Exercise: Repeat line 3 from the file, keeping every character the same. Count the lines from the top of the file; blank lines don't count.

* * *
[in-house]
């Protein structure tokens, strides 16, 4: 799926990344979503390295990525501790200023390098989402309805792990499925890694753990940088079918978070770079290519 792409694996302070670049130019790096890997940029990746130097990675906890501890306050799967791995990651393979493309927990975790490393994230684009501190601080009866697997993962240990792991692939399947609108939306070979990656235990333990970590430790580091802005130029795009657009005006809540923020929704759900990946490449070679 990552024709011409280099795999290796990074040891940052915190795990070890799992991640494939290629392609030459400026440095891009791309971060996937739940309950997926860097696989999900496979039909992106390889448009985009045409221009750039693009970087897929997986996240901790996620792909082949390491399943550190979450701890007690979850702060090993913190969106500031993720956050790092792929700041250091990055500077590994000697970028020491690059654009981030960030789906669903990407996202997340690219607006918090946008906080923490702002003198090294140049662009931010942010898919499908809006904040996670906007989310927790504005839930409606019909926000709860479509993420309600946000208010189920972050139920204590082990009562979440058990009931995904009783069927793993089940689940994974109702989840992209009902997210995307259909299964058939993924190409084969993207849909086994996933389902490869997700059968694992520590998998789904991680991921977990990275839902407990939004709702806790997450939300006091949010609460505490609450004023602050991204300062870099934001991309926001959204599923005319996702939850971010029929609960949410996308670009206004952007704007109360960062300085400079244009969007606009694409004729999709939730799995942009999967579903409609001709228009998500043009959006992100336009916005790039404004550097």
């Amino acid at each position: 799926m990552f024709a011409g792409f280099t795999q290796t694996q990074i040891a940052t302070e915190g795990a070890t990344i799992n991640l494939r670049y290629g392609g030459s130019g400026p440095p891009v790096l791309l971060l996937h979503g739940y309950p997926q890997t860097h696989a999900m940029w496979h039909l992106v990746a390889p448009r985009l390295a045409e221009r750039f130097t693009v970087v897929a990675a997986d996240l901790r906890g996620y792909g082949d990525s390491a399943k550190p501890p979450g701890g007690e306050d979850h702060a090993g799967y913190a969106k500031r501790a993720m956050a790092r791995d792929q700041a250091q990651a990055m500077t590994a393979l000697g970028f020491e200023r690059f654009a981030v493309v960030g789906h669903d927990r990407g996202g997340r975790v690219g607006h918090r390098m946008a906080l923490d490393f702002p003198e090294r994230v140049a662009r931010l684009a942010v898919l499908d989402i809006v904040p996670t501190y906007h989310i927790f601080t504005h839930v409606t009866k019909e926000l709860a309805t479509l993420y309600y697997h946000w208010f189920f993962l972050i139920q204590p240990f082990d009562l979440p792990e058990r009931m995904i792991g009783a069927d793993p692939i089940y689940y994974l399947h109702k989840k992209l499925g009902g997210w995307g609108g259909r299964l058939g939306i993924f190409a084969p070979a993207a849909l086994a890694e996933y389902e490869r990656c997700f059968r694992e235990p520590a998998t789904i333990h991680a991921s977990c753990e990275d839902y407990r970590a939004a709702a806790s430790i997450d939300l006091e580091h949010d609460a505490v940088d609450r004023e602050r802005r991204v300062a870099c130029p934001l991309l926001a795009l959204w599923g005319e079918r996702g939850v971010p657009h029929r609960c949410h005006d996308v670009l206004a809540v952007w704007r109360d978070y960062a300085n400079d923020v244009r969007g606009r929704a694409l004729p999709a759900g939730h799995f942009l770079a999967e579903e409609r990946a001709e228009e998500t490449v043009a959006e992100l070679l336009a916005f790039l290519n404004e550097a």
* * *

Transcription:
């Amino acid at each position: 799926m990552f024709a011409g792409f280099t795999q290796t694996q990074i040891a940052t302070e915190g795990a070890t990344i799992n991640l494939r670049y290629g392609g030459s130019g400026p440095p891009v790096l791309l971060l996937h979503g739940y309950p997926q890997t860097h696989a999900m940029w496979h039909l992106v990746a390889p448009r985009l390295a045409e221009r750039f130097t693009v970087v897929a990675a997986d996240l901790r906890g996620y792909g082949d990525s390491a399943k550190p501890p979450g701890g007690e306050d979850h702060a090993g799967y913190a969106k500031r501790a993720m956050a790092r791995d792929q700041a250091q990651a990055m500077t590994a393979l000697g970028f020491e200023r690059f654009a981030v493309v960030g789906h669903d927990r990407g996202g997340r975790v690219g607006h918090r390098m946008a906080l923490d490393f702002p003198e090294r994230v140049a662009r931010l684009a942010v898919l499908d989402i809006v904040p996670t501190y906007h989310i927790f601080t504005h839930v409606t009866k019909e926000l709860a309805t479509l993420y309600y697997h946000w208010f189920f993962l972050i139920q204590p240990f082990d009562l979440p792990e058990r009931m995904i792991g009783a069927d793993p692939i089940y689940y994974l399947h109702k989840k992209l499925g009902g997210w995307g609108g259909r299964l058939g939306i993924f190409a084969p070979a993207a849909l086994a890694e996933y389902e490869r990656c997700f059968r694992e235990p520590a998998t789904i333990h991680a991921s977990c753990e990275d839902y407990r970590a939004a709702a806790s430790i997450d939300l006091e580091h949010d609460a505490v940088d609450r004023e602050r802005r991204v300062a870099c130029p934001l991309l926001a795009l959204w599923g005319e079918r996702g939850v971010p657009h029929r609960c949410h005006d996308v670009l206004a809540v952007w704007r109360d978070y960062a300085n400079d923020v244009r969007g606009r929704a694409l004729p999709a759900g939730h799995f942009l770079a999967e579903e409609r990946a001709e228009e998500t490449v043009a959006e992100l070679l336009a916005f790039l290519n404004e550097a």